Next Article in Journal
Transcultural Literary Interpretation: Theoretical Reflections with Examples from the Works of Gotthold Ephraim Lessing and Johann Wolfgang Goethe
Next Article in Special Issue
Of Pomo Academicus, Reconsidered
Previous Article in Journal
“After Ever After”: Social Commentary through a Satiric Disney Parody for the Digital Age
Previous Article in Special Issue
Zombies and Refugees: Variations on the “Post-human” and the “Non-human” in Robin Campillo’s Les Revenants (2004) and Fabrice Gobert’s Les Revenants (2012–2015)
Article Menu

Export Article

Open AccessArticle
Humanities 2016, 5(3), 64; doi:10.3390/h5030064

Ethical Universals in Amitav Ghosh’s Sea of Poppies: A Posthumanist Critique of Universal Human Rights

Department of Literatures, Cultures & Languages, University of Connecticut, Storrs, CT 06269, USA
Academic Editor: Myra Mendible
Received: 1 June 2016 / Revised: 19 July 2016 / Accepted: 26 July 2016 / Published: 29 July 2016
(This article belongs to the Special Issue Race, Politics, and the Humanities in an Age of 'Posts')
View Full-Text   |   Download PDF [262 KB, uploaded 29 July 2016]

Abstract

The debate on universality in current human rights scholarship has been overly limited. Commonly, the idea is either dismissed as Eurocentric or it is compared to a global political consensus. I evoke certain alternate and underexplored views on the topic from literary and culture studies. Scholars like Kwame Appiah, Patrick Hogan and Seyla Benhabib have articulated principles that include patterns of non-coercive ethical thinking emergent across diverse cultures, particularly the way minority cultures ethically respond to oppression. I argue that human rights practices may be fruitfully guided by the way minority cultures around the world evoke ethical universals to challenge violations. To develop this, I consider Amitav Ghosh’s novel Sea of Poppies that treats the issue of colonialism in South Asia during the 19th century. Ghosh foreshadows the arrival of human rights in two ways. He shows that a conception human rights has origins in Western colonialism, precisely in the colonial idea of civilizing mission. But more importantly, he demonstrates that ethical universals allow colonized characters in the novel to form cross-cultural solidarities that subvert colonialism through conceptions of universal human rights. This understanding of universality is largely missing in current human rights scholarship, with consequences that extend well beyond Ghosh’s novel. View Full-Text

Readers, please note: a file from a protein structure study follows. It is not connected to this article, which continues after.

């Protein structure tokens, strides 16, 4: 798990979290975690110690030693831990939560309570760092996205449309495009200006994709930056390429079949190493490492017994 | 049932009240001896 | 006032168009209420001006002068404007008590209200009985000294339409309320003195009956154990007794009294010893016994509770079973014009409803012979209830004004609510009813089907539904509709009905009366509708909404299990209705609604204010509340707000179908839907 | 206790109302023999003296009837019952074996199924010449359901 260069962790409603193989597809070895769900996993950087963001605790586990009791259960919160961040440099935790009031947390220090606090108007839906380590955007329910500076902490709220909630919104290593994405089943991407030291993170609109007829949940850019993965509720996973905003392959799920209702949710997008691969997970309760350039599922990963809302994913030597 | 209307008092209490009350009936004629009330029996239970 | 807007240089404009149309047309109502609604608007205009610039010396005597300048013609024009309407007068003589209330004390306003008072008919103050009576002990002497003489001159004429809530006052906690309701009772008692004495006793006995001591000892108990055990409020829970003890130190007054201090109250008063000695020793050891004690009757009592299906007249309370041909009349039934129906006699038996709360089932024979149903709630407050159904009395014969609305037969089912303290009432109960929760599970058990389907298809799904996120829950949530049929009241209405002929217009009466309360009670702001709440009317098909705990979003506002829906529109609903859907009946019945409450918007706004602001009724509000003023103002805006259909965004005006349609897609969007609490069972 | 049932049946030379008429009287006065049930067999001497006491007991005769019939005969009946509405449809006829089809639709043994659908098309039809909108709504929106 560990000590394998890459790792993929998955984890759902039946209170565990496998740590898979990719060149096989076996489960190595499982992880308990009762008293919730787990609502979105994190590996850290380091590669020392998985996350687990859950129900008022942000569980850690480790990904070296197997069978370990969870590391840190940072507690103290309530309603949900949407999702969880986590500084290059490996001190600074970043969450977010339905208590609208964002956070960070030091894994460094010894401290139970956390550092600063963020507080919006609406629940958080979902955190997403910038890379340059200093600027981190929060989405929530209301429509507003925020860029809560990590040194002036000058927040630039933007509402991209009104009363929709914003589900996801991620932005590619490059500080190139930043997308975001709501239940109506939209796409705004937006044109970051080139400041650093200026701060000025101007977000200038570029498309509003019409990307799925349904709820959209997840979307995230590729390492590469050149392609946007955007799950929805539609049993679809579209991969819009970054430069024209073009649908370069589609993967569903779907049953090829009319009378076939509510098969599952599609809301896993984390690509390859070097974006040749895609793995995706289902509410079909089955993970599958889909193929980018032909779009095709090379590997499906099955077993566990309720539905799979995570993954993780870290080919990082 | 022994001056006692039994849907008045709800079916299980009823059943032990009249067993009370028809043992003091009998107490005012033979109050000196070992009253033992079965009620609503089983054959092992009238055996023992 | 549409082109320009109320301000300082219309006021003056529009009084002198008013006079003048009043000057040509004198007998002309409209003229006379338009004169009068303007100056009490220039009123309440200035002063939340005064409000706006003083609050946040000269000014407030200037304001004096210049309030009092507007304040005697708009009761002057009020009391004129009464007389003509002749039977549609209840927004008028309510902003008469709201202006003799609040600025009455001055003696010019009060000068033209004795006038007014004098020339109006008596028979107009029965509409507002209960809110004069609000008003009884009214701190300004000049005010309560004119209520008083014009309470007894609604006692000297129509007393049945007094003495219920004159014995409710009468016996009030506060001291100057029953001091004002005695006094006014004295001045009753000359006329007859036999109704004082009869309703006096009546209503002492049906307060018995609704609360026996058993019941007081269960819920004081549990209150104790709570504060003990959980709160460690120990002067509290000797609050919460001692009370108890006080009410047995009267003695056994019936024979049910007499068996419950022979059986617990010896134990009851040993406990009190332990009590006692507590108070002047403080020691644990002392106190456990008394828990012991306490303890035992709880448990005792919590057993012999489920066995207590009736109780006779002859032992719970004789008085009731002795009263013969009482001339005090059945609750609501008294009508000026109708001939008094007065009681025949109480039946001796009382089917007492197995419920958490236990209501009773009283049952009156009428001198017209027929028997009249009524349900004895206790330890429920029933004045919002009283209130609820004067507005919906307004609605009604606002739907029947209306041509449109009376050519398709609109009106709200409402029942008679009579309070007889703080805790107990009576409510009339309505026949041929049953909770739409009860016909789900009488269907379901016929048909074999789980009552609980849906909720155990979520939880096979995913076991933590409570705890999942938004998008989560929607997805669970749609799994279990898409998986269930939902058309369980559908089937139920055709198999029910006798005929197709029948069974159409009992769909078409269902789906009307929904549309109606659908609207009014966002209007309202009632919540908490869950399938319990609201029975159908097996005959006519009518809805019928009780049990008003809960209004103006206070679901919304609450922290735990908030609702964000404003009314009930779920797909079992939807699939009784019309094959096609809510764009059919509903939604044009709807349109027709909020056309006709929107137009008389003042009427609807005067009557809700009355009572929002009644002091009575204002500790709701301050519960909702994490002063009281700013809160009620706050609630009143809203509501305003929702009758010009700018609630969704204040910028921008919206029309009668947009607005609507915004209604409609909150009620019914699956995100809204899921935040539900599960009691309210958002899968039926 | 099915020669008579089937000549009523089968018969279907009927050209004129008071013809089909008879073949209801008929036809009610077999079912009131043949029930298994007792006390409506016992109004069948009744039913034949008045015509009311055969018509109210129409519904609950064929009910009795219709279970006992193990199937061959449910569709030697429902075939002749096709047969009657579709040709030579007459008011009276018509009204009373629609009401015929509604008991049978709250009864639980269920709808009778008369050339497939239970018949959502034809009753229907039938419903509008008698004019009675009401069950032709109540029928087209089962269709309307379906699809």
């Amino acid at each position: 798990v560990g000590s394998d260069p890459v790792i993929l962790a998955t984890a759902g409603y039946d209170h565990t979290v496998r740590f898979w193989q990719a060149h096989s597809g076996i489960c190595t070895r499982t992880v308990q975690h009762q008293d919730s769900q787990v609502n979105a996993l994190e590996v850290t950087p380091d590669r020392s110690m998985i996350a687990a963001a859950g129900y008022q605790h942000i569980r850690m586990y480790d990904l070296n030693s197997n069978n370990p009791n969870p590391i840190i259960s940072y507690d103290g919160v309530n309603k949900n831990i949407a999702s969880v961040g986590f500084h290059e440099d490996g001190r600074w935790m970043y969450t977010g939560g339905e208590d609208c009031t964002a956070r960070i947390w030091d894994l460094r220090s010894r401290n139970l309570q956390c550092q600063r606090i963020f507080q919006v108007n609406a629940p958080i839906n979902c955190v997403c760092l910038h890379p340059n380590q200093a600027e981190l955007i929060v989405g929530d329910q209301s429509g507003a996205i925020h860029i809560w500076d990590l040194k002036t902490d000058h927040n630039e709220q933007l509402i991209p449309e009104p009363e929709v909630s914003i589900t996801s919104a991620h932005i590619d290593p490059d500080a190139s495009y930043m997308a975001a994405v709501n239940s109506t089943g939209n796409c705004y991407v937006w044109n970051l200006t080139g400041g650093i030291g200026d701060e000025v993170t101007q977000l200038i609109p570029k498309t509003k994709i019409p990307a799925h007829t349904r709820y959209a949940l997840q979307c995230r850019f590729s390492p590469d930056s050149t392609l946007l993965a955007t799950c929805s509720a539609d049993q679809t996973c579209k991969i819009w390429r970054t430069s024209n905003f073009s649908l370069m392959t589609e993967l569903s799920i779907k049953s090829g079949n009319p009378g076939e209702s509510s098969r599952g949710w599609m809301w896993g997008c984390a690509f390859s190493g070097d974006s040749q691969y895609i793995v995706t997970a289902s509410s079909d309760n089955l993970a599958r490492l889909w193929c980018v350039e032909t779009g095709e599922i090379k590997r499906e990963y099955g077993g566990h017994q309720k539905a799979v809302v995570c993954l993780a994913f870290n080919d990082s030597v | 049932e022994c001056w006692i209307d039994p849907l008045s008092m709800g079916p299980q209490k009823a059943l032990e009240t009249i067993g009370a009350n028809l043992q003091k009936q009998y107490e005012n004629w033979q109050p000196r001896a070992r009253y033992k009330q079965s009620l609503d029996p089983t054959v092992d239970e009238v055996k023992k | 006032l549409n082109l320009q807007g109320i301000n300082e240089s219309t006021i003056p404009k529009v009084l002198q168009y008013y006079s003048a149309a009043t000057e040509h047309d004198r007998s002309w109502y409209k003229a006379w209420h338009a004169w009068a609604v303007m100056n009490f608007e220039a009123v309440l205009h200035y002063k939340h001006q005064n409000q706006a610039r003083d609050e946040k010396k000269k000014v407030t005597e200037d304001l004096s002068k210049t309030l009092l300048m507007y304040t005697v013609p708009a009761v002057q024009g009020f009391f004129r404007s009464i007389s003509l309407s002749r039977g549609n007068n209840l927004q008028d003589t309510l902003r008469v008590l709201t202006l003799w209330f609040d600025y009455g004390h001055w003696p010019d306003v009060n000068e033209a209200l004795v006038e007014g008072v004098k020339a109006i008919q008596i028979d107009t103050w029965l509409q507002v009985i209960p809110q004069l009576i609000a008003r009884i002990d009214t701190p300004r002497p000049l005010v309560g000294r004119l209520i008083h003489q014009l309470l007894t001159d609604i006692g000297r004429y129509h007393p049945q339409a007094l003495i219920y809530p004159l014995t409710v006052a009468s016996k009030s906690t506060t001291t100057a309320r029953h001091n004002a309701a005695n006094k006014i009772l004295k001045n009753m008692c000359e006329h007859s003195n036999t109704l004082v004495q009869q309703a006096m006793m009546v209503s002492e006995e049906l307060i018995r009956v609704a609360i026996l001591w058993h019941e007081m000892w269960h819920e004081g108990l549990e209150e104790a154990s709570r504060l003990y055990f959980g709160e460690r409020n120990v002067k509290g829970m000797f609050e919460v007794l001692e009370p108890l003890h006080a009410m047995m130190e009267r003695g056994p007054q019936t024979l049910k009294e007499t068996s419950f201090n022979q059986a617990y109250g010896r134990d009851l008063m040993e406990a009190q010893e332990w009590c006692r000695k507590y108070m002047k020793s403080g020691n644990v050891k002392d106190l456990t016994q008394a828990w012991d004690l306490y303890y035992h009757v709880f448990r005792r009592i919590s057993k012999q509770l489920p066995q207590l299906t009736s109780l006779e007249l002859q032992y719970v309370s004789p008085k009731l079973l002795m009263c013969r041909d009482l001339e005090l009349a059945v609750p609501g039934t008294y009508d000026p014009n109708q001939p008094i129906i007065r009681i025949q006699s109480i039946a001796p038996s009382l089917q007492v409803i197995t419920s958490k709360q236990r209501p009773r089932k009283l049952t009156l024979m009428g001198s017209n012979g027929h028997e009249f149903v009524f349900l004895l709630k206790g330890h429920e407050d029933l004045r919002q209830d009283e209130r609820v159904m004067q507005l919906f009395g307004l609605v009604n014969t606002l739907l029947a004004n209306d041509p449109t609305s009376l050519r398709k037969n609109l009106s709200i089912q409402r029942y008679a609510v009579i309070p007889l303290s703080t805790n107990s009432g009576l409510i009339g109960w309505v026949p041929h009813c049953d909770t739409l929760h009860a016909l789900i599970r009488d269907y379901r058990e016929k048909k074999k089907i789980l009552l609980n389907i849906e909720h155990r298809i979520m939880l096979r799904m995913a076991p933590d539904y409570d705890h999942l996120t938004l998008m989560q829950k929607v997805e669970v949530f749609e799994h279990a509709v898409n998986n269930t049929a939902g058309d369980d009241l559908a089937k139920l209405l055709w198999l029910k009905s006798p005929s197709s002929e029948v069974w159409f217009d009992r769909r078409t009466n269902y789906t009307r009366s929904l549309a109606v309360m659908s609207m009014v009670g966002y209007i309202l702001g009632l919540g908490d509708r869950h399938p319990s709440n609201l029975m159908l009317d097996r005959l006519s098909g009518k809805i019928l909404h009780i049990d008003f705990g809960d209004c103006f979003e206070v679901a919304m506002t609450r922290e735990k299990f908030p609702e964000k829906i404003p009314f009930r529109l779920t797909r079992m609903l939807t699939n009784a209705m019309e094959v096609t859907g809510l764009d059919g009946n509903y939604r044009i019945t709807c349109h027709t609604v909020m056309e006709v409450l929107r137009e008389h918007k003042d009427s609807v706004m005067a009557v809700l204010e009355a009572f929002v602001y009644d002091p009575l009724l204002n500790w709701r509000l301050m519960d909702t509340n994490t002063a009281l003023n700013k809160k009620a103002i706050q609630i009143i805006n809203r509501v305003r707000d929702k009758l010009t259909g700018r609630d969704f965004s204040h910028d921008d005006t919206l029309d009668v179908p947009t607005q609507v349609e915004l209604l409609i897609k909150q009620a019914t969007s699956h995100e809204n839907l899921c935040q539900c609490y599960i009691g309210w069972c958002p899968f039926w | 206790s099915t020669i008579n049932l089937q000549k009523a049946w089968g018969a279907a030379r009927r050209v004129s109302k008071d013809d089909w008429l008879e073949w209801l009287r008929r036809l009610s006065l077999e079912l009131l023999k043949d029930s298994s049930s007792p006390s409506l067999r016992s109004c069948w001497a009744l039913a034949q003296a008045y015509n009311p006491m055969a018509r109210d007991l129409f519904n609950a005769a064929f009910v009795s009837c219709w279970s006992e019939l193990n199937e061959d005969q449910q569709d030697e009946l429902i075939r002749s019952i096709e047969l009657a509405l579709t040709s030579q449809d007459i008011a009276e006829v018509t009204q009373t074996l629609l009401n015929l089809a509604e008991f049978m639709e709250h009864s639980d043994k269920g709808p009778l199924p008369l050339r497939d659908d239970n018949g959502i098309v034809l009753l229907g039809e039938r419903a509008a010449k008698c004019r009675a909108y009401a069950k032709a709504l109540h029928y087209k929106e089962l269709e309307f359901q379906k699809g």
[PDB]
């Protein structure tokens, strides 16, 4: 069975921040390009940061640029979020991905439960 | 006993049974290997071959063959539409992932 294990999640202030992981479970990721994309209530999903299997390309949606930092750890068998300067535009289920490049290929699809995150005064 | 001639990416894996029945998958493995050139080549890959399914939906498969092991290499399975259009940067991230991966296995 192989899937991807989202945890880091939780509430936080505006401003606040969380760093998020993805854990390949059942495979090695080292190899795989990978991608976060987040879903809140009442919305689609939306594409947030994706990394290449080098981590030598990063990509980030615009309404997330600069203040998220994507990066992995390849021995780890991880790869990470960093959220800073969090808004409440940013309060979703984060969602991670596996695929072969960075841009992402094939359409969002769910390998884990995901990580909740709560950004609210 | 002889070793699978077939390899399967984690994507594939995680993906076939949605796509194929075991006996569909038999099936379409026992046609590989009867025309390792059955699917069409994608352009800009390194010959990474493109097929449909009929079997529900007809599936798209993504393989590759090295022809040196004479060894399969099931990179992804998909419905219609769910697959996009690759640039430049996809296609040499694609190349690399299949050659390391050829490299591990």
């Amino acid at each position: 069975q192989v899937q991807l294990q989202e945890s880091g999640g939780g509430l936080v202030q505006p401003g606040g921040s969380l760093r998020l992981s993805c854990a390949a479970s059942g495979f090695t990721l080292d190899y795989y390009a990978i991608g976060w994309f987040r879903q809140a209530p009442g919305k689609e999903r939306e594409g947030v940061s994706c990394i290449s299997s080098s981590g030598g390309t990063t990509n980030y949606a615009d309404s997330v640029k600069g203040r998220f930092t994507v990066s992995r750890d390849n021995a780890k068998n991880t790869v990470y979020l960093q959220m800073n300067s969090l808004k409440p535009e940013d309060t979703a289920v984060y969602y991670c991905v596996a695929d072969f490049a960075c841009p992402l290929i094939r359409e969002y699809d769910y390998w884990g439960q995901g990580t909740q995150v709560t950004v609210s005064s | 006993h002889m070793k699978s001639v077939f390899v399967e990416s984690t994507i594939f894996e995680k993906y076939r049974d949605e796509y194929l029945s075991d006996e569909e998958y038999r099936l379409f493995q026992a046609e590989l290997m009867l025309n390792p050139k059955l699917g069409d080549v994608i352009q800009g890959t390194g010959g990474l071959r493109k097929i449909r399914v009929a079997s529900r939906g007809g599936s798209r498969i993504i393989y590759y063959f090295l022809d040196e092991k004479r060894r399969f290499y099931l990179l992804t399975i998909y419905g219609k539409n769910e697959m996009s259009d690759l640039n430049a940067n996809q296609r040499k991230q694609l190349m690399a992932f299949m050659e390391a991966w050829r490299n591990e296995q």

Keywords: universalities; posthumanist; postcolonial; humanism; minoratarian; human rights universalities; posthumanist; postcolonial; humanism; minoratarian; human rights
This is an open access article distributed under the Creative Commons Attribution License which permits unrestricted use, distribution, and reproduction in any medium, provided the original work is properly cited. (CC BY 4.0).

Scifeed alert for new publications

Never miss any articles matching your research from any publisher
  • Get alerts for new papers matching your research
  • Find out the new papers from selected authors
  • Updated daily for 49'000+ journals and 6000+ publishers
  • Define your Scifeed now

SciFeed Share & Cite This Article

MDPI and ACS Style

Dutta Roy, A. Ethical Universals in Amitav Ghosh’s Sea of Poppies: A Posthumanist Critique of Universal Human Rights. Humanities 2016, 5, 64.

Show more citation formats Show less citations formats

Note that from the first issue of 2016, MDPI journals use article numbers instead of page numbers. See further details here.

Article Metrics

Article Access Statistics

1

Comments

[Return to top]
Humanities EISSN 2076-0787 Published by MDPI AG, Basel, Switzerland RSS E-Mail Table of Contents Alert
Back to Top